“OVER the past two centuries many legends, myths, misconceptions, and palpable error have clustered about the Declaration of Independence… All of them, including the signed and engrossed copy, share in common the fact that they are derivatives of the prototype which was adopted by Congress on the evening of July 4, 1776, and which unhappily disappeared from history almost at the moment of its creation.  – Historian Julian Boyd, commissioned to write “The Mystery of The Lost Original” by the 1976 bi-centennial Commission. THIS docudrama “Ages of Independence” believes Boyd’s summary is incorrect and Mike Church’s audio feature proves it.

    Here are some sneak previews from Ages of Independence. The Full feature will be streaming live for Founders Pass Members Only, all Independence Day and weekend, right here via Founding Father Films Radio. Not a member of the Founders Pass yet? Founders Pass members helped fund the research that goes into making features like “Ages of Independence” possible and costs .17 cents per day AND gives you a full-time, 15% discount to Mike Church’s Founders Tradin’ Post Store, containing ALL of Mike’s written, recorded and filmed works, plus Mike’s cigars, t-shirts and much more. Sign up today so you will never miss a LIVE stream event or digital media file product like Stonewall Jackson-The Illustrated bio, edited by Mike Church!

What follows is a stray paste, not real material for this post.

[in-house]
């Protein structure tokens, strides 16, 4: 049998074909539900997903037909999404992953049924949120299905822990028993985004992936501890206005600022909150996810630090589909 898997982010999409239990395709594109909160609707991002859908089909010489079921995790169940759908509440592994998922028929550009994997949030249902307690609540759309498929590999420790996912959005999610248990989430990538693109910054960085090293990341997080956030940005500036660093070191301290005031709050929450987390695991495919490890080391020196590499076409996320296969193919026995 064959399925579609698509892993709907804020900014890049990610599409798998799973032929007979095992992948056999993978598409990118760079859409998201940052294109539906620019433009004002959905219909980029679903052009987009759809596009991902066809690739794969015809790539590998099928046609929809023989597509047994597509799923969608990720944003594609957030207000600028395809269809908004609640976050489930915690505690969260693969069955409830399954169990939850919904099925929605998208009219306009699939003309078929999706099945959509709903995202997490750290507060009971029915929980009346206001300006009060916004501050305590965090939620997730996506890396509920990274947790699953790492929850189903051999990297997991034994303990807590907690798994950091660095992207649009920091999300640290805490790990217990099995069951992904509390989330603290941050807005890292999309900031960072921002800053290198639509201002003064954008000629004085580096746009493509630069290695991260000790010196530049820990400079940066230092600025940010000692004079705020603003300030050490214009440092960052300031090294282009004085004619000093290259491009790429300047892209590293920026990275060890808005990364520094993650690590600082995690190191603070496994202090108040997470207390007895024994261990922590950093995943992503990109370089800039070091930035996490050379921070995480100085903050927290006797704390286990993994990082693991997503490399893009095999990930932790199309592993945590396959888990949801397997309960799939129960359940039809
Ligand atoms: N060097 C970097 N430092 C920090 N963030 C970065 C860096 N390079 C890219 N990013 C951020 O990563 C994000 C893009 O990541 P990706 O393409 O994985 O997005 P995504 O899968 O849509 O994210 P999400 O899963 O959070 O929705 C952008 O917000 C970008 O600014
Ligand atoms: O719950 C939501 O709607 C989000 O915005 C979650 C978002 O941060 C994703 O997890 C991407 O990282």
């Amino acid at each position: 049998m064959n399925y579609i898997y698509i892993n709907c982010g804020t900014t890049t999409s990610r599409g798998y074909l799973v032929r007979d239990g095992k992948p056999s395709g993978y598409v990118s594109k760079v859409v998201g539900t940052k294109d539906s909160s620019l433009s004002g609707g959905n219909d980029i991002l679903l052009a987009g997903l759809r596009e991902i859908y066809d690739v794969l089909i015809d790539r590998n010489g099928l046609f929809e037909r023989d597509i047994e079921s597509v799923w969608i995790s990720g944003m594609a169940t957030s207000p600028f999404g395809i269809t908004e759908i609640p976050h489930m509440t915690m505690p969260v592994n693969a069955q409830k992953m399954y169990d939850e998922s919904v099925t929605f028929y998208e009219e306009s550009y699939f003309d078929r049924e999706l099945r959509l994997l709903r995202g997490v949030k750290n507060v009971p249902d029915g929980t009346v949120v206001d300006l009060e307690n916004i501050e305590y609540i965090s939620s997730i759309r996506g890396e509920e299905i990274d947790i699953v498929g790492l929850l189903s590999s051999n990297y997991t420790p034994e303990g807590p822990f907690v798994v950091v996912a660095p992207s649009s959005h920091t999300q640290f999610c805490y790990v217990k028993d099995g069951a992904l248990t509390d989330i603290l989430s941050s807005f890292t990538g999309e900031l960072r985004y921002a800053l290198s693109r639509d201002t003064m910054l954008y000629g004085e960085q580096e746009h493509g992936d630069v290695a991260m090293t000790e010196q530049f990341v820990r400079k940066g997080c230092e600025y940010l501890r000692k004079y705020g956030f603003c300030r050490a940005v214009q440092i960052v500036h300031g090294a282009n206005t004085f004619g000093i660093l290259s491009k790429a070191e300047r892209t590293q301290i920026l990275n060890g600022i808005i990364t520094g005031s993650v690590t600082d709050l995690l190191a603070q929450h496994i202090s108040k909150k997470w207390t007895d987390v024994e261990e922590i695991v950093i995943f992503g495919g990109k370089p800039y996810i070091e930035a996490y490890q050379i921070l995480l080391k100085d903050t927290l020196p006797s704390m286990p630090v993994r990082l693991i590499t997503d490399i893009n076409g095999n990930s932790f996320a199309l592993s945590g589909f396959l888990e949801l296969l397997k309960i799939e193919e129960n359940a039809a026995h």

Preview 1: When John Hancock sent George Washington a copy of the Declaration of Independence, most people, including the experts, assume the “Dunlap Broadside” copy was the first PRINTED version of the Declaration of Independence.

    Preview 2: Some of the primary evidence we have for the printed copies of Jefferson’s DRAFT is the disciplinary manner that the Congress’s well understood “vow of secrecy rule” was RE-ISSUED in immediately after the Declaration of Independence business concluded.

    Preview 3: After establishing the historical evidence together and deducing that ONE OF Jefferson’s Original Draft copies of the Declaration of Independence IS the document that Congress debated “lying on the table” on July 2nd, 3rd and 4th, we reveal some of the most exciting & patriotic stories of the Declaration’s holiday, Independence Day, like President Cleveland’s address to the Tammany Society reminding the Congress that the Constitution forbids an income tax and the men who signed the Declaration would revolt if one were placed on them!